Island elders gather for workshop to create a United Nations movie

After generations of having other people tell their stories, a group of eight Island elders undertook a two-week filmmaking workshop in order to learn how to create videos, telling their own stories from their own perspective. photo by Marlene Bovenmars InsightShare

AUNDECK OMNI KANING – For most of their lives, eight elders from across Mnidoo Mnising have watched as their stories are interpreted by others (if at all), but over the past two weeks they have taken control of their own narratives thanks to an innovative United Nations (UN) program celebrating the UN’s Decade of Heathy Aging.

Approached by Marlene Bovenmars of Insight Share and Gregor Sneddon, executive director of HelpCanada, in collaboration with Public Health Agency of Canada each of the eight elders agreed to take part in the program, despite most of them expressing some trepidation about engaging with the technology.

The elders soon found their concerns to be largely groundless, as with the support of Ms. Bovenmars, Mr. Sneddon and the InsightShare tech support crew, they were soon tucked into the process of creating storyboards, learning about framing and a host of other techniques of visual storytelling.

The in-person screening scheduled to be held at the Four Directions Complex in Aundeck Omni Kaning was cancelled due to the recent COVID-19 outbreaks in a number of Island communities, but it was swiftly transitioned to an online format via Zoom.

Mr. Sneddon and Ms. Bovenmars introduced viewers to the project before the participants stepped up to the camera, now veteran film stars in their own right, to talk about what the project had meant to them.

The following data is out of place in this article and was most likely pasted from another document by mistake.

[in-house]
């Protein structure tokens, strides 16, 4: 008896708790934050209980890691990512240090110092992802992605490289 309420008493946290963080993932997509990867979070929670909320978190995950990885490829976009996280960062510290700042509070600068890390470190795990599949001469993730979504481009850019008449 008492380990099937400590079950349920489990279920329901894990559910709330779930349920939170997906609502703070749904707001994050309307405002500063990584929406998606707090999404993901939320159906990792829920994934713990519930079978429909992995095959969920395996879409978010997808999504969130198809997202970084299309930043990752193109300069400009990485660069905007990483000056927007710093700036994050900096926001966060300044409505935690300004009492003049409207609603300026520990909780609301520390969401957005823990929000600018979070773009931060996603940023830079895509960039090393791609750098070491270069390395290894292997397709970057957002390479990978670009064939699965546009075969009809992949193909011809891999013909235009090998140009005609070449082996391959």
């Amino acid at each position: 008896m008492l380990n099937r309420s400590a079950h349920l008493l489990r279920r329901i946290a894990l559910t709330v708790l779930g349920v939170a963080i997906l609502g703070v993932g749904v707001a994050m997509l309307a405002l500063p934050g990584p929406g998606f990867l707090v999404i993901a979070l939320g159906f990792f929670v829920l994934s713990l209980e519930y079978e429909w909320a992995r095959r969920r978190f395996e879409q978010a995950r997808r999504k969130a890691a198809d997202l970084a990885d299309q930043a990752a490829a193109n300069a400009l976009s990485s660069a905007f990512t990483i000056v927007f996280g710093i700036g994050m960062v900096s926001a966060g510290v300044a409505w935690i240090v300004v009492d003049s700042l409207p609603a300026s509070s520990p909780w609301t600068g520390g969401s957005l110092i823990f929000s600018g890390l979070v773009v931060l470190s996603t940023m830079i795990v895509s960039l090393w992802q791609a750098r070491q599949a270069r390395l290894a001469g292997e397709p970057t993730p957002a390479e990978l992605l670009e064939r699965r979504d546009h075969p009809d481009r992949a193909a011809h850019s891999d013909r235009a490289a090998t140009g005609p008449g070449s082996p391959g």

“We are grateful for the local partnership of the Noojmowin-Teg Health Centre which is providing space and logistical support for the project as well as the Traditional Advisory Council for their blessing, support and assistance,” said Mr. Sneddon. “As the world looks to a future where one in five people will be over the age of 60, the United Nations and world leaders need to hear the voice of older people as they look to create the infrastructure and policy to support our aging populations. This project is intended to be one way to hear that voice.”

During the project the elders learned to be participatory videographers, learning to use technology to make a video, while creating the story and content they wish to tell. “Canada was one of six countries selected by the UN for this project and the video they created will be shared around the world.”

“I got the call from Tish (Manitowabi) asking if I would like to learn to do video,” said Louie Francis. “I agreed and then a call came from Ottawa. I was delighted to do this; I learned a lot.”

Elder Urban Mejaki said that he was hesitant at first, describing himself as not being very tech savvy, but by the second day “it wasn’t too bad and by the third day I accepted to finish the program.”

Henry Mandamin said the process “was a lot of fun.” He spoke about the importance of keeping mind and body fit and how the workshop taught him a lot. He expressed his gratitude to co-ordinator Madeline Bovenmars for keeping everyone in good spirits throughout the process.

Elder Leona Nahwegahbo noted the prudence of listening to First Nations elders. “It’s our time to shine,” she said.